Resolution’s Responses

Garen Yegparian
Garen Yegparian

Garen Yegparian


Since H. Res. 296 passed, we’ve had quite the deluge of (mostly) positive publicity. Other than for the Genocide’s centennial, the last time we had this (though it wasn’t positive) was in 2007, when a Genocide resolution passed in its committee in the house.

Coupled with Turkey’s invasion of Syria and the negative press and Congressional responses that generated, things have not gone well for Turkey.

Now, take that and combine it with Turkish President Erdoğan’s domestic challenges, the biggest being the country’s economy, and it is easy to see why he desperately, pathetically, needed the boost of an invitation to the White House. He got it because President Trump is equally desperate to distract citizens’, and particularly voters’, attention from his impending impeachment.

This miserably-timed visit elicited still more criticism against Turkey. Even a noted Turkish NBA player, Enes Kanter (note: he is a strong Gulen supporter) teamed up with senators and the Committee to Protect Journalists to criticize Erdoğan. But not everything went badly for Turkey’s wanna-be Sultan.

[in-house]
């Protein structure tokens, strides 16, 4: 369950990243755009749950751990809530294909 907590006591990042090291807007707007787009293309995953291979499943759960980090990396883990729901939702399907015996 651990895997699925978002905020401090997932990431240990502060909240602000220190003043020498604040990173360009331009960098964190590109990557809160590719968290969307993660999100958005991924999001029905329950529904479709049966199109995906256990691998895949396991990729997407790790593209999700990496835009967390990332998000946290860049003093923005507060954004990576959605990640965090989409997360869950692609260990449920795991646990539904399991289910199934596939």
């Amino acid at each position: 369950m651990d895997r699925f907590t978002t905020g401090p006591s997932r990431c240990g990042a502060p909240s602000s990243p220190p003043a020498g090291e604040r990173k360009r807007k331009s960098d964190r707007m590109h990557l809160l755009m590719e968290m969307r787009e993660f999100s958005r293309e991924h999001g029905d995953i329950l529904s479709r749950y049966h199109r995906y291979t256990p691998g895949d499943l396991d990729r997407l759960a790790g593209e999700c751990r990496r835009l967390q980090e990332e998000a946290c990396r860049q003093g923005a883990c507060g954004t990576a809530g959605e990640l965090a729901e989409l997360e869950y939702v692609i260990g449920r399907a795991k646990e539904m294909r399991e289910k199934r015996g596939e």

While in the U.S., Erdogan not only once again caused a ruckus at a protest against him using his (Turkish embassy) staff, but he also tapped a senator who was bought and paid for by his cousin (through campaign donations). This was Lindsey Graham who was invited to a White House meeting with Erdogan and Trump where he became “convinced”, presumably, that passing an Armenian Genocide resolution was a bad idea. He objected to having the U.S. Senate voting on the Genocide resolution pending before it through an expedite procedure. This act overshadows his previous support of aid to the Republic of Armenia. I hope that his heavily evangelical support base remembers this, his denying the Genocide of the first country to adopt Christianity as its state religion, when he is running for re-election next year. Armenians in South Carolina should make sure to remind their neighbors and friends of Graham’s malfeasance.

This temporary setback for us gave Erdogan bragging rights in Turkey where he boasted to have quashed the resolution. In the process he misrepresented its nature, confirming how thoroughly Ankara-controlled so-called Turkish grass roots efforts in the US are. A missive from the Assembly of Turkish American Associations to its supporters does the same thing. In it, we are treated to this gem:

“On Tuesday, October 29th, H.RES.296, was passed the House of Congress. This resolution opens the way for Senate vote on S.RES.150 to make it the policy of the United States to commemorate the so-called Armenian Genocide through official recognition. If the S.RES.150 passed the Senate and goes to President for signature and signed, it becomes legally effective. When S.RES.150 becomes legally effective, it would be illegal to engage in an activity to deny the so called Genocide…”